That’s a fair statement, and I’d like to make a couple of points.

Yes, this program is somewhat different from the program announced two years ago, at least on the surface.

It starts, as I just said, with a uniformed officer with a gun and a big dog asking you if you’d like to submit to an inspection of your property. Then you’re taken over to a security table where -- at least in this morning’s version -- a federal TSA officer swabs your bag, looking for the presence of something that could be used as an explosive.

If the test is positive, they’re almost certainly going to examine the contents of your bag and question you. (What would you think of them if they didn’t do that?)

None of what I’m describing here meets my definition of “non-invasive.”

I have to say I completely agree with Thomson.

How exactly does a small handful of police officers doing this going to deter a terrorist? Seems to me all they’d have to do is send someone ahead to see if a search is happening. Have that person come back and say a search is happening and then move on to the next station. Or the terrorist could just look into the station and see if a search was happening. If a search was happening, again just move on to the next station. I like the term many people are calling this: security theater.

Also the notion this is voluntary is a joke. If you say no to the search you may be further questioned and won't be allowed to ride. So exactly how is this voluntary.

Once again I'm reminded of Benjamin Franklin's quote on freedom:
They who can give up essential liberty to obtain a little temporary safety, deserve neither liberty nor safety.

Tuesday, December 21, 2010

Don’t Ask Don’t Tell

I was a surprised that this got repealed. I thought, when this was voted down when attached to the defense authorization bill, DADT was done for. With the Republicans coming in next year in the House I figured it was really done for. Repeal wouldn’t happen for at least two more years if not longer.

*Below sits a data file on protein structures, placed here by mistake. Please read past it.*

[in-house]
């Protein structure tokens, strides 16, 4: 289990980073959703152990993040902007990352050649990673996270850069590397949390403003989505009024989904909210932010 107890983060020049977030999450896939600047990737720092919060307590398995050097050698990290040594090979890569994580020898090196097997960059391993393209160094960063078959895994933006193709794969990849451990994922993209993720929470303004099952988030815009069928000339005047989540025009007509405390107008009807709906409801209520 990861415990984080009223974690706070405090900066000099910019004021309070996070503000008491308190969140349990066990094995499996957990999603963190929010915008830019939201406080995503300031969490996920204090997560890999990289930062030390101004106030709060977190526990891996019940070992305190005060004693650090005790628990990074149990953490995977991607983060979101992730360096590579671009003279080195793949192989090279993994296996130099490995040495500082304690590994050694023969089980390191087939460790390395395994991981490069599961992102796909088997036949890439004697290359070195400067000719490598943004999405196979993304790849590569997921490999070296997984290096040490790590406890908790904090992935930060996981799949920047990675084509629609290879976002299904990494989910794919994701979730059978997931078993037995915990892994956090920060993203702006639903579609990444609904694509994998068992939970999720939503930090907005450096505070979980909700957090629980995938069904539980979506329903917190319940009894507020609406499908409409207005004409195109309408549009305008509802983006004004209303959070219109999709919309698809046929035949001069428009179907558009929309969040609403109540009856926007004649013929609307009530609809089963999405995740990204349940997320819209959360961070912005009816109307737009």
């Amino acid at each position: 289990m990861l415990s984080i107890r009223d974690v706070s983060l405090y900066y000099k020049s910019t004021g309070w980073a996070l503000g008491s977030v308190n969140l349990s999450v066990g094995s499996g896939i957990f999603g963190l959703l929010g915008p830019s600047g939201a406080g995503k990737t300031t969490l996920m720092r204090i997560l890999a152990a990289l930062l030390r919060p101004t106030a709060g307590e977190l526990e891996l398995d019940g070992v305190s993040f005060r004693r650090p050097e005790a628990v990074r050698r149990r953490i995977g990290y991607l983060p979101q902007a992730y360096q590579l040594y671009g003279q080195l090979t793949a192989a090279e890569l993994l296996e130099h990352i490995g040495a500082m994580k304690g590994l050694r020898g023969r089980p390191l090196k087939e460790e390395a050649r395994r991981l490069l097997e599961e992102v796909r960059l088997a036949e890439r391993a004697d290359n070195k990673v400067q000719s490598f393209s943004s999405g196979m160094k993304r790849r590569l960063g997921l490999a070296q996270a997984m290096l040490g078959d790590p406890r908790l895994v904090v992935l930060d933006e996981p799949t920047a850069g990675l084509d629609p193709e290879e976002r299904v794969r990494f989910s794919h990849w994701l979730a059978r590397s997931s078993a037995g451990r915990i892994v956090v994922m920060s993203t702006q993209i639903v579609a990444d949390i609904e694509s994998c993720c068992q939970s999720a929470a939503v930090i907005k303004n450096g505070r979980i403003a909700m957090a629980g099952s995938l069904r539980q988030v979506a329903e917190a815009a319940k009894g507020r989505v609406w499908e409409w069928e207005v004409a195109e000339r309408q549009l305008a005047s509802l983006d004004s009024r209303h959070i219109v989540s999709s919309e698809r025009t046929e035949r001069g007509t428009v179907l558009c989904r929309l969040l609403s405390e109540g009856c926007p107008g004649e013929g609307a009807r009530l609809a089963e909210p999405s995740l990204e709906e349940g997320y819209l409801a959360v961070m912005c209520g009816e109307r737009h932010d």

But every once in awhile politicians and the political process can surprise you. A great deal of credit goes to Harry Reid. He could have just as easily let this matter drop but didn’t.

One of the best lines Reid used was this

“As Barry Goldwater said, ‘You don’t have to be straight to shoot straight,’ “ said Senate Majority Leader Harry M. Reid (D-Nev.), referring to the late GOP senator from Arizona.

And if Barry Goldwater, Mr. Conservative no less, can see how silly the policy was then anyone should see how silly it is.

More on Reid’s strategy
Recall what happened before the vote on the defense authorization bill containing DADT repeal was blocked by the GOP. Reid made a whole range of concessions to GOP moderates, bringing them to the brink of casting a Yes vote. When it became clear that Susan Collins’s procedural demands risked throwing the lame-duck session into chaos, Reid’s decision to fast-track the vote — even though vote counters knew it would not pass if he did — was roundly criticized.

In retrospect, it turns out Reid’s gamble worked. Scheduling that first vote allowed moderates the room to register their procedural objections with a No vote. As Reid knew, he could then schedule a second, stand-alone vote, giving the moderates a bit more time and maneuvering room (and another round of meetings with military leaders) to come around to the Yes camp.

There will be few bumps in the road. Any sort of trouble will be jumped on by the people opposing the policy most notably John McCain (who’s tone becomes more and more shrill everyday on every single issue). But that will pass.

More important is the soldiers who won’t be lost with DADT. With man power at a premium, with our troops stretched, DADT made no sense. With it gone it will help with both of those problems. The military in the end will better off with the policy gone. And if I do say so it’s about time.

Monday, December 20, 2010

White House Tour

I went on a tour of the White House this past Wednesday. It was amazing. Going through the White House is always incredible but having it decorated for Christmas was spectacular. There must have been at least a dozen Christmas trees. One was so large it brushed the top of one of the ceilings.

Thursday, December 16, 2010

Last on the New York Trip

It’s called saving the best for last. I’m still taking in Driving Miss Daisy. Sort of like you would a good wine. Well at least that’s what I’ve told because I don’t drink wine.

This is one of the best plays I’ve ever seen. Vanessa Redgrave and James Earl Jones were spectacular in their roles. The nuances they brought to the roles were amazing. The play starts in 1948 and ends in 1972. At the start Miss Daisy in 72 and Hoke is not much younger. The small mannerism both stars use to show that they are aging. The way they move about the stage. Their gestures and they way they talk all very gradually change over the course of the play to show they are getting older.